The Adventures of Tintin
Directed by: Steven Spielberg
Cast: (voices of) Jamie Bell, Andy Serkis, Daniel Craig, Simon Pegg, Nick Frost
Running Time: 1 hr 47 mins
Release Date: December 21, 2011
PLOT: A young journalist (Bell) tries to find out the mystery of a ship called the Unicorn, and the two families who fight over the information as to where it is buried.
WHO’S IT FOR? Bloodless, deathless, and even lacking in a romantic interest, The Adventures of Tintin is entertainment primed for families. All fans of Spielberg should also give this one a look.
EXPECTATIONS: With the sometimes hit-and-hard-miss quality of motion-capture animation, I was curious as to what vision Spielberg would have with the technology, and if a European hero such as Tintin would respond well with Americans. Are we going to really care for a proper boy with an affinity for blue sweaters and khaki pants?
Jamie Bell as Tintin: He is innocent and proper, just the way Spielberg likes his young male leads (especially with the upcoming War Horse). Bell plays Tintin with the wonderment of a kid’s TV show host, which I suppose is what the role requires. However corny he might be with his perfections (he’s a good shot, and somehow he can throw a punch) Tintin isn’t an annoying hero. Just don’t expect him to staple a hat to his head, because he wouldn’t do anything like that in a hundred years.
Andy Serkis as Captain Haddock: As with many Serkis appearances, this is a very animated performance, even before he becomes physically unrecognizable due to mo-cap. As the slightly pesky Haddock, Serkis helps bring the history at the center of Tintin to exciting life with moments of intense physical storytelling. His portrayal of alcoholism, however cartoonish it might seem, is like dark humor for little kids.
Daniel Craig as Ivanovitch Sakharine: However sharp this villain’s beard might be, he lacks the same distinction in his character. Though he has a unique motivation for his evil (age-old family revenge) this is one of the flatter bad guys to grace the screen in recent months. Regardless, it is highly amusing to imagine James Bond standing in a recording booth channeling his inner-Snidely Whiplash. If you don’t pay close attention to the opening credits, or Sakharine’s voice, you may not even be able to pick up that it’s Daniel Craig.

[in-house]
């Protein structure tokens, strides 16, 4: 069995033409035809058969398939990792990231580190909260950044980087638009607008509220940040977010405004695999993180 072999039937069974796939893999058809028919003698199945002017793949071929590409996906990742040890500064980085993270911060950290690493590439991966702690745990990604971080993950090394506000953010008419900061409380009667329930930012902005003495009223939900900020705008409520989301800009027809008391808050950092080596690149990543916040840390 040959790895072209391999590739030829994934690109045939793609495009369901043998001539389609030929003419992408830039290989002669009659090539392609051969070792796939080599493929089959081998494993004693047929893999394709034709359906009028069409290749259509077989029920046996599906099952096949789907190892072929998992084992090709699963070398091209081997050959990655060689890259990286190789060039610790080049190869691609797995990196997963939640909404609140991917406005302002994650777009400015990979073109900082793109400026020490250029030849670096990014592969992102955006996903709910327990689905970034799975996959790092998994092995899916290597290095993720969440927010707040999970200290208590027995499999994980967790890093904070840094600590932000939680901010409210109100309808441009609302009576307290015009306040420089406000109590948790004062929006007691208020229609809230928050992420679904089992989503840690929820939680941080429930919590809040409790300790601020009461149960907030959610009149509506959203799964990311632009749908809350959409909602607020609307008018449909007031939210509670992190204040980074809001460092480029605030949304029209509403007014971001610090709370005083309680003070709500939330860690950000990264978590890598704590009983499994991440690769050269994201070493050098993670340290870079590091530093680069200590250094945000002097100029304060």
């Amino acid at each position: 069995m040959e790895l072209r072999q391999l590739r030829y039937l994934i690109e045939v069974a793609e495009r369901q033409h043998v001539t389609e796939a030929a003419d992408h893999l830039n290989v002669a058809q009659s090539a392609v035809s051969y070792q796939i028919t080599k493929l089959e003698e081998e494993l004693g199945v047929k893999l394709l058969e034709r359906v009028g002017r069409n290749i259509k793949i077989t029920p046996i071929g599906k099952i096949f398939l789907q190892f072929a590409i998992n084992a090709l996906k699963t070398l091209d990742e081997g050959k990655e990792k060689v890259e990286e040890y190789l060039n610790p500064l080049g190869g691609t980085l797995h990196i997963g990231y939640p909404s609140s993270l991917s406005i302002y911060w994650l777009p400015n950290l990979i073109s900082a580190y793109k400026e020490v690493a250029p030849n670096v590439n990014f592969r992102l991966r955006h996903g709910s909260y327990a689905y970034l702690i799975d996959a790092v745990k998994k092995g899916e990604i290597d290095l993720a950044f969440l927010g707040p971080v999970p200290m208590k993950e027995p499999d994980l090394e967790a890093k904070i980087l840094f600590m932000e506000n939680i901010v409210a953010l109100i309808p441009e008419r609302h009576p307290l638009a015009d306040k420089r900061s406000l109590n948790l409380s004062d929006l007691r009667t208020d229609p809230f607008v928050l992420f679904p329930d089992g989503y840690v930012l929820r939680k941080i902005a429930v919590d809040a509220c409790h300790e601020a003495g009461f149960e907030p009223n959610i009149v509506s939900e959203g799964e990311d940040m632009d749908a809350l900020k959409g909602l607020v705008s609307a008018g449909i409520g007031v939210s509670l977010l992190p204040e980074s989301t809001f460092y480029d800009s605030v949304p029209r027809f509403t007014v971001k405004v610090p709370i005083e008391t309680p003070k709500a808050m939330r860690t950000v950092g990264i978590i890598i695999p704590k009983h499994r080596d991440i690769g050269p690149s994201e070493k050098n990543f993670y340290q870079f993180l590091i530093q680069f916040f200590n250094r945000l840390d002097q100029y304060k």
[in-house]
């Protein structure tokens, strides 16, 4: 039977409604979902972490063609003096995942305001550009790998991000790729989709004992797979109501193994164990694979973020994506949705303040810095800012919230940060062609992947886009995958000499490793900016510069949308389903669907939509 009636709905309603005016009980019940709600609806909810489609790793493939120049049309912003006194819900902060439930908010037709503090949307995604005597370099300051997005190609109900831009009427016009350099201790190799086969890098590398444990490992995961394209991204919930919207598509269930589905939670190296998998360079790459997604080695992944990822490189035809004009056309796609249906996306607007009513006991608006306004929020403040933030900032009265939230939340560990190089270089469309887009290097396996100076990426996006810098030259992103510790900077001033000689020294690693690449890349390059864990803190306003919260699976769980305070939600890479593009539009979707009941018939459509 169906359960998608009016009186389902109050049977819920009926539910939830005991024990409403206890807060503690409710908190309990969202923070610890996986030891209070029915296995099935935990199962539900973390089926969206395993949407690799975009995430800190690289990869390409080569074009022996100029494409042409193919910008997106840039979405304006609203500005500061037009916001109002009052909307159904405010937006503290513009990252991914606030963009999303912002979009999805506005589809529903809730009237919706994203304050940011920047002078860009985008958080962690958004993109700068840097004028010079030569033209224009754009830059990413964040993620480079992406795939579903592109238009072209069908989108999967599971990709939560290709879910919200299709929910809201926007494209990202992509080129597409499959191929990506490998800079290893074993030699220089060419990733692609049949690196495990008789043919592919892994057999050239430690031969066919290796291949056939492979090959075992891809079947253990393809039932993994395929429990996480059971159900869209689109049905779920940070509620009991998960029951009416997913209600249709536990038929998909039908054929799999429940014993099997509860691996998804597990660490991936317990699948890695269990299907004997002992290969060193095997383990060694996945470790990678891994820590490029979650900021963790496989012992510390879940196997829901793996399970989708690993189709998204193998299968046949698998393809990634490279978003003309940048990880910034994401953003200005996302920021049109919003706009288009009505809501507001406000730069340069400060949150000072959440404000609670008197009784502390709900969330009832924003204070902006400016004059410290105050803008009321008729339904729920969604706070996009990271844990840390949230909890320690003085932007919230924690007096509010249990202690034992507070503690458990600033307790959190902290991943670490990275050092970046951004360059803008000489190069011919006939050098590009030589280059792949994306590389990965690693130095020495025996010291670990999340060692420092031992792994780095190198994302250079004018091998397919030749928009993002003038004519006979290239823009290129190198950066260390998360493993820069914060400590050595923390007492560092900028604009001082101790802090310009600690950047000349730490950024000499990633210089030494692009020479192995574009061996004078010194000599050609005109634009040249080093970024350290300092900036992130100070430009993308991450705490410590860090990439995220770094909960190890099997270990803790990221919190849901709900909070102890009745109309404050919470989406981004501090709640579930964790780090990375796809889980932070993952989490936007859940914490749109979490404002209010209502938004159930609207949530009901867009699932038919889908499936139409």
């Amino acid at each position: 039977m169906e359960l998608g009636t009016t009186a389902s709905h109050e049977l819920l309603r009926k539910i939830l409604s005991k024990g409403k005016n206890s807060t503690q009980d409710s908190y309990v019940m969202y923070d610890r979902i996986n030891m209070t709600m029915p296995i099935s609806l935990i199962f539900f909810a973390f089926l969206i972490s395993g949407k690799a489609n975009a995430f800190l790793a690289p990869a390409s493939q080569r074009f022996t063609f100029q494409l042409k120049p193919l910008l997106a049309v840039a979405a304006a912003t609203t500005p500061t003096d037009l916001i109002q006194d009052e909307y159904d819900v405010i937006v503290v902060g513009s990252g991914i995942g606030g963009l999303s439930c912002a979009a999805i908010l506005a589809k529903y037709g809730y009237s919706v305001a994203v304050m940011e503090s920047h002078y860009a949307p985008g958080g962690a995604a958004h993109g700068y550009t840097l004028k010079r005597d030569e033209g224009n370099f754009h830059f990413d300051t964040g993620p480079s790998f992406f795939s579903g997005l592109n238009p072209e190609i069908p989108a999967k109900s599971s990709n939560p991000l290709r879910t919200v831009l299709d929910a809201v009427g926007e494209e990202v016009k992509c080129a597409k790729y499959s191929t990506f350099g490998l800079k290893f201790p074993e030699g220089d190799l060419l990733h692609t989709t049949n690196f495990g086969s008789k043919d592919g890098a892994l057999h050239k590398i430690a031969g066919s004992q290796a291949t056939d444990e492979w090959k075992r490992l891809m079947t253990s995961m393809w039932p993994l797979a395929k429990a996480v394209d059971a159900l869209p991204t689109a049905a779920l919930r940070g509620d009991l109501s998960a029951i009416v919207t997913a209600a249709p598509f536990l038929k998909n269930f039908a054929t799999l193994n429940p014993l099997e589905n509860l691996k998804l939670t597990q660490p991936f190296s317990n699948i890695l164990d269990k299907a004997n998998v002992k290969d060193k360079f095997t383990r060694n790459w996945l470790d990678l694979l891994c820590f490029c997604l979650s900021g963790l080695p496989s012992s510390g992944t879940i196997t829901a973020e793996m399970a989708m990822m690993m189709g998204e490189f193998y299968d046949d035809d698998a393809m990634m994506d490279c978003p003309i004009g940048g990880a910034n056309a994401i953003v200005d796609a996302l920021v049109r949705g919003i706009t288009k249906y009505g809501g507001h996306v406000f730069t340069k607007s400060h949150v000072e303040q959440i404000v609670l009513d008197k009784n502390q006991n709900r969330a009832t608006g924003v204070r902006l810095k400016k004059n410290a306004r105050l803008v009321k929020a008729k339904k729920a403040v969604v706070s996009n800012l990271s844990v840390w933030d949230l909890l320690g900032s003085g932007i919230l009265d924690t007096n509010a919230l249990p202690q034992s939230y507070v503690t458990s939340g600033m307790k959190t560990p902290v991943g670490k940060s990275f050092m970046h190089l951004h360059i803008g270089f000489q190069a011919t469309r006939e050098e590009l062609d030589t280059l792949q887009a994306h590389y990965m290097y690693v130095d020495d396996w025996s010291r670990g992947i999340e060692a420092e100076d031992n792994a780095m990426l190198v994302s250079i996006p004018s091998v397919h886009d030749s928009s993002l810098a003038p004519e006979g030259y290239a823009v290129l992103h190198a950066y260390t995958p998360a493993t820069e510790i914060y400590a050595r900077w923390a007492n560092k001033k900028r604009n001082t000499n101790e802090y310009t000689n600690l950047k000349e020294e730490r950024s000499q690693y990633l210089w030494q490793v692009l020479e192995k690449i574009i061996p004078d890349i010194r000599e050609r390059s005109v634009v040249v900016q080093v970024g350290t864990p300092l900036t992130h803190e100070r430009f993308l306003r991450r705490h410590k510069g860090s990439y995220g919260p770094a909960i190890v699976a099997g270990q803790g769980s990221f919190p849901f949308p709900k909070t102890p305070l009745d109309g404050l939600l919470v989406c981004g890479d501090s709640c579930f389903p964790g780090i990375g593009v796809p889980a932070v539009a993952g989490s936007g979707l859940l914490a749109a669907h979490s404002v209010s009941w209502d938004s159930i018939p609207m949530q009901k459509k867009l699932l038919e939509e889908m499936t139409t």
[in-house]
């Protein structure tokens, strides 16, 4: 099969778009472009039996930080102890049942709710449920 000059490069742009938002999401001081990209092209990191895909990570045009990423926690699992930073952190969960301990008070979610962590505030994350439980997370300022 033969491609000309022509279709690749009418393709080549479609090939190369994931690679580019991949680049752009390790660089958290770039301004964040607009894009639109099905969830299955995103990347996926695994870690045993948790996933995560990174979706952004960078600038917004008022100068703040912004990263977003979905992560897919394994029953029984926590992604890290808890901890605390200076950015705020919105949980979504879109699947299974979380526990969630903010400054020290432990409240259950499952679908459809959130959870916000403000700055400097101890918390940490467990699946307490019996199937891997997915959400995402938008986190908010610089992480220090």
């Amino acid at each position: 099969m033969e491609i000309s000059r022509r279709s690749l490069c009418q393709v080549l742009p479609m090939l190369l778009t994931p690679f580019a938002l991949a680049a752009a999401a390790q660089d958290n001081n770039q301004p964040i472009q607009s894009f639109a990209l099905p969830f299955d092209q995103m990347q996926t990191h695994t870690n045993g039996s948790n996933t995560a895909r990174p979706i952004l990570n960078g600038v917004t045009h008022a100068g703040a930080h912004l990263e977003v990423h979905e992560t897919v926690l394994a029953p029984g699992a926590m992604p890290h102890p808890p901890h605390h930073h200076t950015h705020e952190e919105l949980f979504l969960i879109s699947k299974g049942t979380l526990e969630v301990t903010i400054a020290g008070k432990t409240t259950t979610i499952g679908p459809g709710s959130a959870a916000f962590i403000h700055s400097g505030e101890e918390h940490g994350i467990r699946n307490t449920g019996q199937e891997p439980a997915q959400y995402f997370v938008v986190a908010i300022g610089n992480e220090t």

Simon Pegg and Nick Frost as Thompson & Thomson: They’re pure comic relief, from a movie that is already cartoon-y inside and out. The two have quick repartee in bits that are a departure from the story. They are entirely dedicated to an elongated tale of slapstick involving a pickpocket (played by Toby Jones), which only becomes relevant for one small instance.
TALKING: Keeping kids up to speed throughout the few chapters of its story, Tintin constantly brainstorms out loud. This could be a tad tedious for older viewers (or, it allows them to pay more attention to the visuals). As for bad guy dialogue, Craig’s villain speaks in cliche, losing some of his dynamic to dull snide remarks. Dialogue is one of the lower priorities of the Tintin screenplay – you certainly won’t hear any meetings of sharp minds here.
SIGHTS: Tintin makes a winning argument for its usage of motion capture once it kicks into one of its many action sequences. Like any good adventure, Tintin has elaborate set pieces, and motion-capture allows Spielberg to capture such environments with a weightless camera of boundless potential. Using smooth one-takes and cleverly engineered predicaments, Tintin has at least three scenes, stimulated by incredible animation, that make the price of admission worth it alone.
SOUNDS: As a friend astutely remarked about John Williams’ score, “It sounds like a circus band playing at a jazz club,” especially during the opening credits. The score is toe-tapping, but lacks any memorable theme to accompany our memories of the entire Tintin experience.
BEST SCENE: Spielberg makes an impressive argument for his use of motion-capture (and to anticipate more in the future) with a multi-layered action sequence that takes place in Bagghar. The chase sequence maintains a breathtaking energy throughout its two-minute, surprise-filled running time.
ENDING: Tintin ends up where he started to find a hat full of gold, and a piece of paper that promises even more “adventure.” The dog barks.
QUESTIONS: Ultimately ending up with a hat full of gold seems to be underwhelming by today’s adventure standards, even in the world of Indiana Jones Macguffins. Will this lead Haddock and Tintin to the actual treasure in a second film, or will the next movie just start elsewhere?
REWATCHABILITY: With a story that is swift and visuals that are always impressive, a repeat viewing doesn’t take away the pure fun of The Adventures of Tintin. It may not be a re-viewing of Raiders of the Lost Ark, but Tintin will certainly do should you want to experience similar thrills on the big screen.
Like the lifeless human eyes that have previously paralyzed previous mo-cap adventures like The Polar Express and A Christmas Carol, the technology itself has been in need of a boost from an entertaining story, and a skilled storyteller who knows how to tell it. Enter Steven Spielberg, who plays with this clever script from Edgar Wright (director of Scott Pilgrim vs. The World) Joe Cornish (Attack the Block) and Steven Moffat (“Doctor Who”) to deliver the “Young Indiana Jones” movie he never made.
Sure, Tintin may be a squeaky clean short round compared to Spielberg’s original adventure hero, but this film nonetheless impresses with elaborate sequences rooted in thoughtful screenwriting, reminiscent of what the Indiana Jones movies used to stand for before they nuked the fridge. In that sense, Tintin is fine entertainment, and overall more fulfilling than its mo-cap predecessors, including Avatar.
FINAL SCORE: 7/10